In terms of my approach I began by trying to find what worked and what didn’t. This was done by putting prints of every single font shop big or small on my studio walls. Over a period of four weeks or so I made pages of notes on all of the functionality, content, user experience, and look and feel. The trick is to produce something that’s functionally understandable, attractive, and most important easy to use.

After doing this I had a set of elements to work with and it took months to bring them all into a design that works, especially when you’ve got so many things going on within 1 single page, it’s a tricky process. Following the font pages, the next step was to spruce up the homepage and also improve the typesetter listing pages as these were the main aspects of the website. Hopefully they’re at an attractive level I was originally aiming for, and so far the feedback has been very flattering.

The end result is to have the functionality and technical aspects the major players have, but to use my design experience to make HypeForType visually stronger than all other competitors.

Are there any new services, features or functions people should be aware of?

The most challenging update that took over 200 hours to build are the actual font pages themselves. These now have slideshow graphics for every single font we stock (that’s over 15,000), new improved typesetter functionality, glyph display maps, language identification, keywords, and a brand new online integrated extended licensing model. Along with these we’ve also moved the site to a server five times as powerful before, improved the search pages so users have less clicks and more browsing.

Following this the homepage now works off a dynamic engine meaning users will constantly get to see fresh content, and that our best selling fonts, featured fonts, and featured items will rotate randomly to constantly keep everything fresh and updated. Along with these we’ve also got new foundry pages coming in which create a profile for every foundry and designer on HypeForType, which is currently somewhere over 180.

How do you manage to secure exclusive typefaces for HypeForType and collaborations with designers?

I first worked with Alex Trochut, Si Scott, HelloHikimori, Luke Lucas, and Jon Burgerman quite a few years ago when HypeForType first started. At that time they had no reason to work for me, and as this was a collaboration (they design, we build and market) it’s obviously a risk for them financially because this is all based on royalty sales. The reason I believe they worked with me initially is because they could see how incredibly passionate I am about HypeForType, and the fact I am trying to create a great range of exclusive fonts that are not available anywhere else on the planet, exclusive faces is unique in its own right and I think that in itself along with the collaboration process all makes for an exciting working partnership.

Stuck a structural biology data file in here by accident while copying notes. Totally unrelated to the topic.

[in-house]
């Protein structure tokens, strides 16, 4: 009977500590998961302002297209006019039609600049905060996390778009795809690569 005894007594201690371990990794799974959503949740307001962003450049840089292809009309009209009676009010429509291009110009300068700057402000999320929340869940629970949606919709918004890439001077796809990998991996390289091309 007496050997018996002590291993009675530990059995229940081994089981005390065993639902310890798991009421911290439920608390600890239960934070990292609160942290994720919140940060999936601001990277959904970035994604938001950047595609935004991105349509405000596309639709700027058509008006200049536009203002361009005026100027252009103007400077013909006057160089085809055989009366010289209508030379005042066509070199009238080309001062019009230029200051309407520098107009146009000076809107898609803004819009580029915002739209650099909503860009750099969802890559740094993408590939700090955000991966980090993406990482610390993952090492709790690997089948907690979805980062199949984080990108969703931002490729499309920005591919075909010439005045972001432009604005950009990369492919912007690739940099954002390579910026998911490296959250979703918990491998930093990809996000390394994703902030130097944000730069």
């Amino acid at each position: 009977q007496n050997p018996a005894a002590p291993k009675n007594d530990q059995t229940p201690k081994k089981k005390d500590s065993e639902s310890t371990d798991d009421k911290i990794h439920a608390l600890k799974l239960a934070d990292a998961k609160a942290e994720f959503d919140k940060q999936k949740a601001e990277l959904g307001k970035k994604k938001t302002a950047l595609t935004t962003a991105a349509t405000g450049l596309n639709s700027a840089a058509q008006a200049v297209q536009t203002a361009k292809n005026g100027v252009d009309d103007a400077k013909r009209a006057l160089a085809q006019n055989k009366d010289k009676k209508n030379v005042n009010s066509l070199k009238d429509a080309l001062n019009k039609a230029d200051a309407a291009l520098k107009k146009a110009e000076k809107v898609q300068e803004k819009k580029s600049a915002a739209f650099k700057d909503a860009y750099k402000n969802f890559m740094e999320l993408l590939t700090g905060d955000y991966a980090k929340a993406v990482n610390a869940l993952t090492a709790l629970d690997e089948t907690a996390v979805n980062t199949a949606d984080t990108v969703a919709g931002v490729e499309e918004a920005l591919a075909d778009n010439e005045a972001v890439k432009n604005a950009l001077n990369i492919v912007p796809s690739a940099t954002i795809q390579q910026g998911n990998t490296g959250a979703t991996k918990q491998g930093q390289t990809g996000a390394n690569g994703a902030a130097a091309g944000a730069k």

After the first exclusive faces launched, Alex’s Neo Deco typeface won a D&AD accolade, and following that I never looked back. The first two or three volumes meant I had a platform to work off and some solid fonts to show up coming exclusive faces designers, so overall it worked out quite well. Don’t get me wrong though it’s never been plain sailing, I had plans for years to do some exclusives with some other very well known and exciting designers, but unfortunately those collaborations just didn’t work out.

This pattern of working with famous designers has carried on throughout the years and has over time turned into six individual volumes of exclusive fonts on the site, known as exclusive faces. Now HypeForType is a bit more well known it’s easier to collaborate with artists and given what other designers and studios have done in the past, the majority of the time they’re very interested – it’s just a case of finding someone who I think can really create something amazing for designers.

What are your plans for taking the business forward?

I have a few more large ideas that will hopefully help HypeForType to grow, however as you can appreciate this all takes time, some of the biggest font shops in the world have been running for 20+ years, and HFT is only just four years old, so I feel in that time it’s come a long way. Other things I need to focus on are constantly improving the website and shopping experience, building more exclusive fonts, and also just listening to what customers want and bringing those aspects into further improvements.

I’ve heard that you have plans for a sister site? Would you like to elaborate on this?

I can’t tell you too much, but yes, this year I am going to focus on building another site. This is going to be more for the designer rather than the designer who needs to find a font. It’s a brand new concept and hopefully with enough hard work and planning I can create an extension to HypeForType that’s going to be of value.